REVIEW: The Comedy About a Bank Robbery – Theatre Royal, Glasgow
The mighty Mischief Theatre return. Hoorah! On the heels of their world-wide success with The Play That Goes Wrong (Olivier Award-winning, a run on Broadway and around the globe and several UK tours) and Peter Pan Goes Wrong (West End, UK tour and a screening on the BBC), it’s now the turn of The Comedy About a Bank Robbery. Needless to say, this isn’t the Hatton Garden Robbery or Brink’s-MAT.
It’s summer 1958, Minneapolis, USA. A clutch of utterly clueless Canadian crooks attempt a diamond heist on Prince Ludwig of Hungary’s priceless jewel, cue the astonishing physical feats, witty wordplay and visual puns a-plenty with which this indefatigable theatre company are now synonymous.
The whole production plays out like a glorious 1950s, screwball B-Movie with harks back to the Golden Age of British comedy, there are nods to Morecambe and Wise and Two Ronnies sketches, and the wonderful stage adaptation of The 39 Steps (the show Mischief Theatre followed into the Criterion Theatre in the West End). The visual and physical gags are as jaw-dropping and inventive as ever (to state here what they are would ruin the effect).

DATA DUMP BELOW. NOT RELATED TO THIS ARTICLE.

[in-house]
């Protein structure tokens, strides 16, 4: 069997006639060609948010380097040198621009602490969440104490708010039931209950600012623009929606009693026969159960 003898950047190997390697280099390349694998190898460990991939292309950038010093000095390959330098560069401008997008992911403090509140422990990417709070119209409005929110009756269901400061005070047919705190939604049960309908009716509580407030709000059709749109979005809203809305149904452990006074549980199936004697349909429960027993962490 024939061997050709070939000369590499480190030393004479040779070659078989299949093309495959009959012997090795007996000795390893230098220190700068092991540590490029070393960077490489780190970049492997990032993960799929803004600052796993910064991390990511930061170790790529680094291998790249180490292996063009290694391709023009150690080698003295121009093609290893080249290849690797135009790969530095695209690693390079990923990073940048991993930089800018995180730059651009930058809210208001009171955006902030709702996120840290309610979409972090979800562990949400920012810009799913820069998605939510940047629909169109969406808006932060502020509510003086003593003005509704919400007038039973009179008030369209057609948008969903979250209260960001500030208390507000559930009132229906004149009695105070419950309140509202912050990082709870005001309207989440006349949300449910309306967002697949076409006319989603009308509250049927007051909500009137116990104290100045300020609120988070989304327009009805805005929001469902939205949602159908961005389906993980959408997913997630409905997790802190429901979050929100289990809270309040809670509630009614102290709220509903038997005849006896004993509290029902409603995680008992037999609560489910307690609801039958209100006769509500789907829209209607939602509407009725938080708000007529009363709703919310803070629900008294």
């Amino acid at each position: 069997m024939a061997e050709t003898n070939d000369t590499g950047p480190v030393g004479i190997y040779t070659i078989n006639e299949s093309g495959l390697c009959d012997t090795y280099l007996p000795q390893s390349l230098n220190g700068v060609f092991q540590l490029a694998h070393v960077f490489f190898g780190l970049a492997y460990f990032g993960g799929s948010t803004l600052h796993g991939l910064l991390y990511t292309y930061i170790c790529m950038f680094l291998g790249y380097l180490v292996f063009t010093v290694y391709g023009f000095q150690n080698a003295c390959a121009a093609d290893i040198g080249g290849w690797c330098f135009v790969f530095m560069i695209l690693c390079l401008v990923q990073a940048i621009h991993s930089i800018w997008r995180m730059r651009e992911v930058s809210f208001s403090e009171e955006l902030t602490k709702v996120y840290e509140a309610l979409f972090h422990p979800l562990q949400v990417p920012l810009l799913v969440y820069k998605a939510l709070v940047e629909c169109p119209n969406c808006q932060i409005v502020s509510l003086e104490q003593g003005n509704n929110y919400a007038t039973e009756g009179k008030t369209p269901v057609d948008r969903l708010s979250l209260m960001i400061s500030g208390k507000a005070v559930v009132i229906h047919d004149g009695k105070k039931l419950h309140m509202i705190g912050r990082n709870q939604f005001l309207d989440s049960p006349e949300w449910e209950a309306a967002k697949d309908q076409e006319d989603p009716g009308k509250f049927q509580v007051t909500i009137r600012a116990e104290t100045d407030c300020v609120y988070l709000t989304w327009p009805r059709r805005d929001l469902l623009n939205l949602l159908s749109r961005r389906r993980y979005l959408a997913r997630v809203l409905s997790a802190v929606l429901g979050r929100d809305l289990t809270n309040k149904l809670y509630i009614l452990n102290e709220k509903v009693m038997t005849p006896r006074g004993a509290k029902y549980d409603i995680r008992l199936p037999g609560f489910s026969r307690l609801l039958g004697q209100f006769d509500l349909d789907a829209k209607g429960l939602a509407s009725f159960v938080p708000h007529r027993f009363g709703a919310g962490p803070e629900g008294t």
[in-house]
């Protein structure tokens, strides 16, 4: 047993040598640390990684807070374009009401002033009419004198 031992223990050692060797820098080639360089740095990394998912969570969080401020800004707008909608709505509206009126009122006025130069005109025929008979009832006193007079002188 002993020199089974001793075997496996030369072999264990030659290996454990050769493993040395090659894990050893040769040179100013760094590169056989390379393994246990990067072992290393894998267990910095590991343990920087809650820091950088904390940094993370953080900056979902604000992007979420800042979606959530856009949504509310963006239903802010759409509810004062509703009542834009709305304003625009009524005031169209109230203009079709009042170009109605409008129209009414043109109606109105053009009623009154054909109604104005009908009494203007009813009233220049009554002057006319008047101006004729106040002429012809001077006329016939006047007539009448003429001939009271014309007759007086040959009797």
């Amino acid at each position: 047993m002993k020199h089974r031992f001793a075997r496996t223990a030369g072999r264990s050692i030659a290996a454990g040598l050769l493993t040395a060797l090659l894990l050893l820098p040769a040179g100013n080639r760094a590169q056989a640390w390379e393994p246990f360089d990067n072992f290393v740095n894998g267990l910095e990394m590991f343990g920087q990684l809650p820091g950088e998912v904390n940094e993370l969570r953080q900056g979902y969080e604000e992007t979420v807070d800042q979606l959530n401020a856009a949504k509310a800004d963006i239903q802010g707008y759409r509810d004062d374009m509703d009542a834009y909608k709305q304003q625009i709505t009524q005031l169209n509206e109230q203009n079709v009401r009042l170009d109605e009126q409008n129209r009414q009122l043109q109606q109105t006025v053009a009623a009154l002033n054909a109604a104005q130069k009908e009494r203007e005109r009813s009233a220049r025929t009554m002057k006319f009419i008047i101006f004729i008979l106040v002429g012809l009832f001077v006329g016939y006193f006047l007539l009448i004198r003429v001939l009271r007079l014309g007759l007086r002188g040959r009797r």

The cast are universally top-notch, but it’s great to see Mischief founding member Dave Hearn (seemingly replacing Sean Carey) as con artist Sam, his pin-sharp timing is a joy, Julia Frith as bank manager’s daughter Caprice, is a glorious mix of Lucille Ball and Gloria Grahame, Jon Trenchard is hugely entertaining as the put-upon Warren and Ashley Tucker’s Mrs. Monaghan has more than a touch of Karen Walker from TV’s Will and Grace. The cast also do a brilliant job in their sung scene changes, fabulous 50s Doo-Wop hits cover all the transitions.
There’s a ‘turn up your nose’ snobbery about slapstick and farce, but there’s no denying that Mischief Theatre’s trademark comedy is universally appealing. It also has to be acknowledged how much intellect and acting skill is required to pull this off so successfully.
It does take a while for the first half to get into its stride and there are a few too many filler moments but, though it feels hackneyed to use the phrase ‘a laugh a minute’, it really ramps up to being just this, the visual and verbal comedy is relentless.
Mischief Theatre still have the power to please an audience. It leaves you wanting more and wondering what’s next from this powerhouse production team.
Runs until November 2018 | Image: Contributed
This review was originally written for The Reviews Hub